Watch for dragonfly survey

A bit like butterflies, dragonflies and damselflies are creatures of summer, reminders of warm, sunny days in the outdoors. We see them around ponds and streams and they can be a good indicator of clean water.

Like many other forms of wildlife they too are in decline due mainly to the loss of their natural habitat likes bogs and wetlands as well as water pollution.

We have 28 species in Ireland, all beautiful. For some strange reason, they are associated in folklore with Lucifer, with some in England having weird names like the Devil’s Darning Needle and the Devil’s Riding Horse. Let’s not damn them on that account, however, for they can be most useful in a garden. Think of cat versus mouse.

People interested in the outdoors are being asked by the National Biodiversity Data Centre to take part in an all-Ireland survey of dragonflies and damselflies as part of an Environmental Protection Agency-funded citizen science project, Dragonfly Ireland 2019 to 2024. 

People can report their sightings via the biodiversityireland.ie website or using the National Biodiversity App.

The project is also seeking volunteer citizen scientists to survey their local river, stream, lake, or bog for dragonflies and damselflies and to conduct a short assessment of habitat quality at their chosen survey site.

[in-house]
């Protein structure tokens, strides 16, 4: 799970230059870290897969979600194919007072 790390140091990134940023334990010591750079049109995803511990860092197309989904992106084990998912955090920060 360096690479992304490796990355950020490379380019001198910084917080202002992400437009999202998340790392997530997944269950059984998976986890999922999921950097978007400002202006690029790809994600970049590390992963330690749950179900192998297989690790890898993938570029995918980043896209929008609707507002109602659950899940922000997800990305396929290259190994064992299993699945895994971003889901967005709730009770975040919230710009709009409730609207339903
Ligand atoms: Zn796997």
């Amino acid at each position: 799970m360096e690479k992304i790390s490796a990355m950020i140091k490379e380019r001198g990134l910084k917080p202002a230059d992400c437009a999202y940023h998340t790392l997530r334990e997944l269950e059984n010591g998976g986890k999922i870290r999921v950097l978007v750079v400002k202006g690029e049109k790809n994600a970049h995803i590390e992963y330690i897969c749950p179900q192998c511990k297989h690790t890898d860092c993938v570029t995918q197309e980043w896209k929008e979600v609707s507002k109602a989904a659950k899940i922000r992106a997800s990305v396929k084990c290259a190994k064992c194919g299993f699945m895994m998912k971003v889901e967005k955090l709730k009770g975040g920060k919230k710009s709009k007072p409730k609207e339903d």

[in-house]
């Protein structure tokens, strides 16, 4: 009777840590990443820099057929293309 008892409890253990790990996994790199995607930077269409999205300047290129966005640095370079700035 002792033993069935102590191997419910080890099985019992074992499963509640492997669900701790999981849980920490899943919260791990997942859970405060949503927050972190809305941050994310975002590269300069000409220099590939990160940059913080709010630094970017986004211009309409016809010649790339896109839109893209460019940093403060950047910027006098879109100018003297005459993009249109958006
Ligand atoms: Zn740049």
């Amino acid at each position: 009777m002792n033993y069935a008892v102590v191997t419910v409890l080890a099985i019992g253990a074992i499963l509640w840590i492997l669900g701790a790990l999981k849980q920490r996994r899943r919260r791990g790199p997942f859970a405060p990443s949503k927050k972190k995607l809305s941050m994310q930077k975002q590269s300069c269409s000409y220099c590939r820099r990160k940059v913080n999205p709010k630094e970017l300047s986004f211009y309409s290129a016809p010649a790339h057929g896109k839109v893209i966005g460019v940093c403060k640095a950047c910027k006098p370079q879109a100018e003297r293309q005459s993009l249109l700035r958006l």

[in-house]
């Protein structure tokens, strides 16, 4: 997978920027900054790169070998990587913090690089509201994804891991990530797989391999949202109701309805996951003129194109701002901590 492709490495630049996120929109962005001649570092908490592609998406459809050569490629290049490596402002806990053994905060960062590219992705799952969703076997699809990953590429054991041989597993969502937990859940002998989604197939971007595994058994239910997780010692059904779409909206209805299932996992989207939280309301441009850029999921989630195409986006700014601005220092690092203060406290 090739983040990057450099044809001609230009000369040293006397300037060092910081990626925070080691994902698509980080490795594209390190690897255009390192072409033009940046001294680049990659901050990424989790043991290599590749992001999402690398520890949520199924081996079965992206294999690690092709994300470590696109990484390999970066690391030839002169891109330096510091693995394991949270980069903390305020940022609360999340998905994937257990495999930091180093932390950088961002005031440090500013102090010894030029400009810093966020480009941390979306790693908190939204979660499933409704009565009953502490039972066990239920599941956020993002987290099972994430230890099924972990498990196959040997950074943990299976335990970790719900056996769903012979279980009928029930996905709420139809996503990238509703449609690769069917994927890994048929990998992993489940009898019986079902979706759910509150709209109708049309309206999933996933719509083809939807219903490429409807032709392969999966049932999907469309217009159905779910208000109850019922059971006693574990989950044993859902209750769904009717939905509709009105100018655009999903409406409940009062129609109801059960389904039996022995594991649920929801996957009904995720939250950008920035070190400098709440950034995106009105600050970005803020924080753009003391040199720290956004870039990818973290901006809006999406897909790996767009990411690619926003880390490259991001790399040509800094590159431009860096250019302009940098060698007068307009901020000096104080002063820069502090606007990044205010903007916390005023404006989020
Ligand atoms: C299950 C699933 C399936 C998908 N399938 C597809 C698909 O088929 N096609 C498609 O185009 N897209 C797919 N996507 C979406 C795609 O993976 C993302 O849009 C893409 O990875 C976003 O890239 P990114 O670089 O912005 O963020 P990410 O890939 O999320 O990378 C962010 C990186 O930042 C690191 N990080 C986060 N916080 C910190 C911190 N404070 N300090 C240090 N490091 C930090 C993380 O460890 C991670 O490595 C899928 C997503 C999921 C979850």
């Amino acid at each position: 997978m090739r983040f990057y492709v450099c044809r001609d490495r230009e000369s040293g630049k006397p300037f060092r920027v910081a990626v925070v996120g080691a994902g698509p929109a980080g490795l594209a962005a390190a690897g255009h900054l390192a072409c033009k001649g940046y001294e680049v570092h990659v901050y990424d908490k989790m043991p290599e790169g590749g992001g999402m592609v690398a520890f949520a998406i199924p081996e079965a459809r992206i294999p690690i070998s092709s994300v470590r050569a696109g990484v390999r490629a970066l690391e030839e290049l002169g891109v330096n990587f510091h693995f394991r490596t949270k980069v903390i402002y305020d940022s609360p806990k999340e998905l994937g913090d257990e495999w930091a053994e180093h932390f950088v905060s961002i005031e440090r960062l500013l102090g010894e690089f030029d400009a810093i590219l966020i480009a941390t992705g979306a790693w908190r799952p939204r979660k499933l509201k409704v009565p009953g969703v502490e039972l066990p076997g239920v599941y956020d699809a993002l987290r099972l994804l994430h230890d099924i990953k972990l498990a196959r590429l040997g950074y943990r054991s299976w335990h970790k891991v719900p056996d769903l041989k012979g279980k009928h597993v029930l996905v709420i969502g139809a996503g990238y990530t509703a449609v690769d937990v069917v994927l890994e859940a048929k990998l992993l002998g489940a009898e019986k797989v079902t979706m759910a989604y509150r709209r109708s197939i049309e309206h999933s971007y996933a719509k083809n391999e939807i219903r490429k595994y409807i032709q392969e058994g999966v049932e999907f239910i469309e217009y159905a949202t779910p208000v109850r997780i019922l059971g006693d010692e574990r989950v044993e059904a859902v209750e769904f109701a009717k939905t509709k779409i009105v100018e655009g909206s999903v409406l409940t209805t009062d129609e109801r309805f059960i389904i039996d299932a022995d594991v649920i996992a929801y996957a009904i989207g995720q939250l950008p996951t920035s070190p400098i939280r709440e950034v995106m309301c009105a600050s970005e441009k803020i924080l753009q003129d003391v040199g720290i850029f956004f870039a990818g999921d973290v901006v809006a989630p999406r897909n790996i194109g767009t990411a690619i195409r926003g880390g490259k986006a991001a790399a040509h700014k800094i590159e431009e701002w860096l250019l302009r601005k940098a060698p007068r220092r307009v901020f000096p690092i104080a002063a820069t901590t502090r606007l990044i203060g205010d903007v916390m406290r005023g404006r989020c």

The last countrywide atlas was published almost 20 years ago, so this is a timely project.

While their colours are sometimes similar to butterflies, these are quite different with long, slender bodies, big heads, four wings, protruding eyes. Dragonflies are larger, acrobatic, and like attention, while damselflies are small, dainty, and fly short distances.

Their eggs hatch into a brown nymph which can spend upwards of four years in water before emerging as a colourful adult, after which most live for only a few months. 

They prefer sheltered ponds with few, if any, predator fish. Unlike butterflies, which feed mainly on nectar, they eat other insects.

The biggest dragonfly in Ireland is the emperor and the rarest here is the moorland emerald which, according to the Enfo wildlife website, is confined to Killarney National Park where it breeds in shallow pools and is seen but occasionally.

National Biodiversity Data Centre director Liam Lysaght says dragonflies need warm temperatures to survive and some species are expanding northwards in response to global warming.

“They are therefore a very good candidate for use as bio-indicators to monitor the impacts of climate change on our environment,” he says.

Dragonflies can consume copious numbers of other insects each day.

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